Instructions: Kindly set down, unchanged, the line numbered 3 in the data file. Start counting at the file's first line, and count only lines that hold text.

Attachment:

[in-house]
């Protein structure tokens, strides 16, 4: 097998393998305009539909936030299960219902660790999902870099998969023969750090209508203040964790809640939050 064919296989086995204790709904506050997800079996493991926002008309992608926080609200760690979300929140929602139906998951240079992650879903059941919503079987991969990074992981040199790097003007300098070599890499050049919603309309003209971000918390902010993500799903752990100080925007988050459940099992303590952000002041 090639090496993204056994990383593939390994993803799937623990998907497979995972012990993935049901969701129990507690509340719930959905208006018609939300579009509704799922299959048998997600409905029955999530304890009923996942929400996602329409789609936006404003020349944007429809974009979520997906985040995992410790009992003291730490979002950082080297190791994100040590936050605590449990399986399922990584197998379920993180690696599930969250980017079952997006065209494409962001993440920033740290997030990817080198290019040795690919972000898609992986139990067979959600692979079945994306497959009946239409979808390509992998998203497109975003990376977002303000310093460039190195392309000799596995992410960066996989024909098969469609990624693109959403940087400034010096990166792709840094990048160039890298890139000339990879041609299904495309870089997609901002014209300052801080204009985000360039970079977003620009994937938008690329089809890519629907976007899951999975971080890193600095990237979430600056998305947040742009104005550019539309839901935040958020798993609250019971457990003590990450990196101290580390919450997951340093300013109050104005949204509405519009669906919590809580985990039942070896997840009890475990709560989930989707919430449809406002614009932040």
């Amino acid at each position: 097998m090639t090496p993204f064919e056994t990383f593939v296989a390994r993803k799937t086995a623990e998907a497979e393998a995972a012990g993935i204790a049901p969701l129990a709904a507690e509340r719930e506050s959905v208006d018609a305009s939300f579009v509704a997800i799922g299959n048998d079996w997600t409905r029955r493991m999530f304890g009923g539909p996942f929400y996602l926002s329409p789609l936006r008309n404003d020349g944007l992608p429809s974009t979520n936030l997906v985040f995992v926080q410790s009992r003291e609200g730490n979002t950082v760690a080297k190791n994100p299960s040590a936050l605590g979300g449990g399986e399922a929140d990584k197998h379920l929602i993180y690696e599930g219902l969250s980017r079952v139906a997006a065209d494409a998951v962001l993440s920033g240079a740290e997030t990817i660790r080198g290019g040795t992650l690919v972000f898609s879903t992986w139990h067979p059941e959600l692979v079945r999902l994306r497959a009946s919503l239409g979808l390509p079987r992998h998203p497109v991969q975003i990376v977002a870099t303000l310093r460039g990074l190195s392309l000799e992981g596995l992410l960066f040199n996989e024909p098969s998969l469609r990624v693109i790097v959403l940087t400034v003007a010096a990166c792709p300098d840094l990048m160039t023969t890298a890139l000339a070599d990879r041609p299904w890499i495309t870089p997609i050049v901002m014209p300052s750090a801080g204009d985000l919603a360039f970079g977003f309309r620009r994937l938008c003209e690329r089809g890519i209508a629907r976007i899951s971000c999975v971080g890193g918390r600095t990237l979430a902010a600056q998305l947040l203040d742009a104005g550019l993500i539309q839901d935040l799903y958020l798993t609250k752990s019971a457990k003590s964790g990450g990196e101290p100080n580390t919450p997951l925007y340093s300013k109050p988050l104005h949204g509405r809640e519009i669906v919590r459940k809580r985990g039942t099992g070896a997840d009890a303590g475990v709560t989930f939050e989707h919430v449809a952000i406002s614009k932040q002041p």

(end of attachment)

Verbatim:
């Amino acid at each position: 097998m090639t090496p993204f064919e056994t990383f593939v296989a390994r993803k799937t086995a623990e998907a497979e393998a995972a012990g993935i204790a049901p969701l129990a709904a507690e509340r719930e506050s959905v208006d018609a305009s939300f579009v509704a997800i799922g299959n048998d079996w997600t409905r029955r493991m999530f304890g009923g539909p996942f929400y996602l926002s329409p789609l936006r008309n404003d020349g944007l992608p429809s974009t979520n936030l997906v985040f995992v926080q410790s009992r003291e609200g730490n979002t950082v760690a080297k190791n994100p299960s040590a936050l605590g979300g449990g399986e399922a929140d990584k197998h379920l929602i993180y690696e599930g219902l969250s980017r079952v139906a997006a065209d494409a998951v962001l993440s920033g240079a740290e997030t990817i660790r080198g290019g040795t992650l690919v972000f898609s879903t992986w139990h067979p059941e959600l692979v079945r999902l994306r497959a009946s919503l239409g979808l390509p079987r992998h998203p497109v991969q975003i990376v977002a870099t303000l310093r460039g990074l190195s392309l000799e992981g596995l992410l960066f040199n996989e024909p098969s998969l469609r990624v693109i790097v959403l940087t400034v003007a010096a990166c792709p300098d840094l990048m160039t023969t890298a890139l000339a070599d990879r041609p299904w890499i495309t870089p997609i050049v901002m014209p300052s750090a801080g204009d985000l919603a360039f970079g977003f309309r620009r994937l938008c003209e690329r089809g890519i209508a629907r976007i899951s971000c999975v971080g890193g918390r600095t990237l979430a902010a600056q998305l947040l203040d742009a104005g550019l993500i539309q839901d935040l799903y958020l798993t609250k752990s019971a457990k003590s964790g990450g990196e101290p100080n580390t919450p997951l925007y340093s300013k109050p988050l104005h949204g509405r809640e519009i669906v919590r459940k809580r985990g039942t099992g070896a997840d009890a303590g475990v709560t989930f939050e989707h919430v449809a952000i406002s614009k932040q002041p």